• About 6 out of 10 people who have diabetes have high blood pressure.
  • Sleep apnoea increases the risk of high blood pressure.

“If you have any of these risk factors, especially in association with a family history, you should recognise that you could be at risk of developing high blood pressure,” says Dr Bennis.

“You can easily get your blood pressure checked intermittently at your local GP clinic or through a home blood pressure testing kit which we provide at webdoctor.ie, alternatively you can check with your pharmacist or nurse.”

Dr Bennis tells us that there are several proven, highly effective, and well-tolerated lifestyle and treatment strategies that can reduce our risk of hypertension and reduce blood pressure if it is high.

“Despite this,” she reiterates, “blood pressure control rates remain poor and high blood pressure often remains undetected. Consequently, hypertension remains a major preventable cause of cardiovascular disease globally and in Europe.

“Our risk for high blood pressure can increase when heredity risk is combined with an unhealthy lifestyle. So, if you have a family history of hypertension, start taking steps to lower your risk through a healthy lifestyle. Even if you don’t have a family history of high blood pressure, it is still important to be aware of other risk factors that you may have. It is important to remember that you can develop high blood pressure even if you don’t have a family history.”

To reduce our risk, we can look at managing our lifestyle and the choices we make.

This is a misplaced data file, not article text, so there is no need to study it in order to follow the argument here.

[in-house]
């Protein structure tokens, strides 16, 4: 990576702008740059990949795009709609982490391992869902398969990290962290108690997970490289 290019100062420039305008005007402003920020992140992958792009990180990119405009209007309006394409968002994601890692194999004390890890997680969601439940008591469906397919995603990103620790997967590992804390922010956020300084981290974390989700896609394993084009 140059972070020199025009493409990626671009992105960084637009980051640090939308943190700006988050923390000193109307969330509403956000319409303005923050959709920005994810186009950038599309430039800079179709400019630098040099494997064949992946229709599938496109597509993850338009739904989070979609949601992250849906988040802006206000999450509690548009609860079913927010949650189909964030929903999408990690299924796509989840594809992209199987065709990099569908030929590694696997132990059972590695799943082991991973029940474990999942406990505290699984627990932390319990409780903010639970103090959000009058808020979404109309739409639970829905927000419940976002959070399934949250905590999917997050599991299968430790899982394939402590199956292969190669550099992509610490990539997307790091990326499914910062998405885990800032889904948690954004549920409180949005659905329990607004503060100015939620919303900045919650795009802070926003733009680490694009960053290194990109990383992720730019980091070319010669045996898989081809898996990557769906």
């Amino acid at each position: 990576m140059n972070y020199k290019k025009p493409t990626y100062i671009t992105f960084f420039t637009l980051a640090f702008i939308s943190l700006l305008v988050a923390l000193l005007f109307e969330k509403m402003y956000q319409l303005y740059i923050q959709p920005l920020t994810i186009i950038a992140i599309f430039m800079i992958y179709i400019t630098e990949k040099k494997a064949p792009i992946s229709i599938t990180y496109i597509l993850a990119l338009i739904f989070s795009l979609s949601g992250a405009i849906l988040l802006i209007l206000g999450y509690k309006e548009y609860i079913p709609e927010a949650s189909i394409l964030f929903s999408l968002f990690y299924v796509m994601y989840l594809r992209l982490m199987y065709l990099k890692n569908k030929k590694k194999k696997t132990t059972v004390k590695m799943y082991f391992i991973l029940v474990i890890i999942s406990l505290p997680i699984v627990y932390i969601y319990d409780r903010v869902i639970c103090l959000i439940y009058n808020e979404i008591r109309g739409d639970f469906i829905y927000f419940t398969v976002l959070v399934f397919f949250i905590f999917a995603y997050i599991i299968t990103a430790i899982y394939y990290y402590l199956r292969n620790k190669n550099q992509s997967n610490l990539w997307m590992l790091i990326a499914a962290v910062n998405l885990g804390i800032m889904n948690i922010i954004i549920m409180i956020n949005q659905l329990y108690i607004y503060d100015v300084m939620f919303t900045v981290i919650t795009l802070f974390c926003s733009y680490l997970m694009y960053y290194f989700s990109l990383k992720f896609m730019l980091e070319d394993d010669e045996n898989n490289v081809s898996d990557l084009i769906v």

• A healthy diet, low in saturated fat with a focus on whole grain products, vegetables, fruit, and fish.
  • Maintaining a BMI between 18.5-25kg/m2 and waist circumference <94cm for men and <80cm for women.
  • Managing good blood sugar control if diabetic. HBA1c <53mmol/ml.
  • Lipids - Targets can be calculated by your GP so that you will know your lipid targets.
  • 150 minutes of moderate activity per week (30 min 5 days a week) or 75 minutes a week of vigorous activity (15 min for 5 days) or a combination of both. However, any increase in physical activity level is beneficial even if you are not reaching these targets.
  • No exposure to tobacco of any form.
  • Maintain a moderate alcohol intake.
  • Limit salt intake to 2-3 grams per day.
  • Manage your stress.

Series on hereditary conditions

Geraldine Walsh

Geraldine Walsh

Geraldine Walsh, a contributor to The Irish Times, writes about health and family